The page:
St. Narcissus (2nd century) was consecrated Bishop of Jerusalem about the year 180. He was already an old man, but God blessed him and worked many miracles through him. One of his most famous involves turning water into oil. One Holy Saturday in the church the faithful were in great trouble, because no oil could be found for the lamps which were used in the Paschal feast. St. Narcissus asked them to draw water from a neighboring well, and, praying over it, told them to put it in the lamps. It was changed into oil, and long after some of this oil was preserved at Jerusalem in memory of the miracle.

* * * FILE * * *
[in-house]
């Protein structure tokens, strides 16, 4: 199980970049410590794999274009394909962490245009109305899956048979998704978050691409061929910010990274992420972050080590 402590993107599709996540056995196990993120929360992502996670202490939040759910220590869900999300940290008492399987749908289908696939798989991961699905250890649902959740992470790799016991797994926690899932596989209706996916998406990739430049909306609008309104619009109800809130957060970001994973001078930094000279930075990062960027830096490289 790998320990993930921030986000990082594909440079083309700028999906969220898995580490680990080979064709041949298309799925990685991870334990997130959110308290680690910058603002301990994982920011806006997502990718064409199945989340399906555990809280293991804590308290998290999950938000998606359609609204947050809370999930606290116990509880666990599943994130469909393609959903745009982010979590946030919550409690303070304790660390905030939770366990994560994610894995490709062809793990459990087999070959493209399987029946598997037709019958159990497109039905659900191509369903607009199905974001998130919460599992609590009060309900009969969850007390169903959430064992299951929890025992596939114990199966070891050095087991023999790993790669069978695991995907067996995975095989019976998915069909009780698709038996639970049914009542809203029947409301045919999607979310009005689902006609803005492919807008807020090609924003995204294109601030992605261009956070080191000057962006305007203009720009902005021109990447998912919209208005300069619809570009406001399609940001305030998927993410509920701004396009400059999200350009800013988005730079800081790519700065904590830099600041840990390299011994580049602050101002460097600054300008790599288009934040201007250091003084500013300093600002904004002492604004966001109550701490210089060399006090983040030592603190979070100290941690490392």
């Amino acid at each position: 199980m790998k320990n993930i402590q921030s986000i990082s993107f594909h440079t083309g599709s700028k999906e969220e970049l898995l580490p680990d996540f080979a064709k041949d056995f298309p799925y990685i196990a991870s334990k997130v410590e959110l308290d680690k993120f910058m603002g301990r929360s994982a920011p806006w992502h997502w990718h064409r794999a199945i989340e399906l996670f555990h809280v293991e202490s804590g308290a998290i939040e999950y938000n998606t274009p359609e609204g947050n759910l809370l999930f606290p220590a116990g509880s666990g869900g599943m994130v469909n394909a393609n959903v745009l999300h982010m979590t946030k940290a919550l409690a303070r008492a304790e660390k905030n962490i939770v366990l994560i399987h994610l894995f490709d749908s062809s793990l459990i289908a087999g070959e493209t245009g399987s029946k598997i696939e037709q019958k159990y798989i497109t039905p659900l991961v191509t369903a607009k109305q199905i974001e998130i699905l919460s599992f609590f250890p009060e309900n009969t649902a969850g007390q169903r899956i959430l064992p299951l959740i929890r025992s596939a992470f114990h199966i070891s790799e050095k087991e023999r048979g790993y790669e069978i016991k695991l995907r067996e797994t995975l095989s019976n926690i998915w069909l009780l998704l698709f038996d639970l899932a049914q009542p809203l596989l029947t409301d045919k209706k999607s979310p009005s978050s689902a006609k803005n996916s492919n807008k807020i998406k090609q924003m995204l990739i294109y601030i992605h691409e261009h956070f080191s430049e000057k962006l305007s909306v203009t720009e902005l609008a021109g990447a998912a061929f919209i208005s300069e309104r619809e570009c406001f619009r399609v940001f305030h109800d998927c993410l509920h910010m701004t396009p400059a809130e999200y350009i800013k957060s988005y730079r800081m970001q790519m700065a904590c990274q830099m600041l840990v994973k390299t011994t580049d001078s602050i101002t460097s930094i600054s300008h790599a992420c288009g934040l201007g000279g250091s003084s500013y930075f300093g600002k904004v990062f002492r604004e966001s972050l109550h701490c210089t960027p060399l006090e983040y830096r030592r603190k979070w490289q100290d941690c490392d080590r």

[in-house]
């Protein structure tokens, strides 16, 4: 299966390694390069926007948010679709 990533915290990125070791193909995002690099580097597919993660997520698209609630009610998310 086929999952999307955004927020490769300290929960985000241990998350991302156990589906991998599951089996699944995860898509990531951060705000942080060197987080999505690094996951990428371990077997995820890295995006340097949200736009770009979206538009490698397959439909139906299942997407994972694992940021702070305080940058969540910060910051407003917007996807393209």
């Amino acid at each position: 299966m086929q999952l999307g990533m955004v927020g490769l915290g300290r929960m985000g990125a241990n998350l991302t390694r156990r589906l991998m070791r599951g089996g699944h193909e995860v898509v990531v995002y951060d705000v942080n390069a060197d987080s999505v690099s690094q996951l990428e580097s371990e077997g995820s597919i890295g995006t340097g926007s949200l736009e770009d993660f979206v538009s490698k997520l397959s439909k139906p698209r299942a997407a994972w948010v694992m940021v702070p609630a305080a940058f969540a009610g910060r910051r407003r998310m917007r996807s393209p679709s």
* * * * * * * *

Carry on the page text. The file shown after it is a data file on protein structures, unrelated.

Unfortunately, the very virtue of the Saint made him enemies, and three wretched men charged him with an atrocious crime (never specified in the history of that time). They confirmed their testimony by horrible imprecations: the first prayed that he might perish by fire, the second that he might be wasted by leprosy, the third that he might be struck blind, if they charged their bishop falsely. The holy bishop had long desired a life of solitude, and he withdrew secretly into the desert, leaving the Church in peace. But God spoke for His servant, and the first two of the bishop’s accusers suffered the penalties they had invoked. The third, terrified, recanted his testimony. Then Narcissus returned to Jerusalem and resumed his office with St. Alexander as his coadjutor (due to Narcissus’ advanced age). He died in extreme old age, bishop to the last.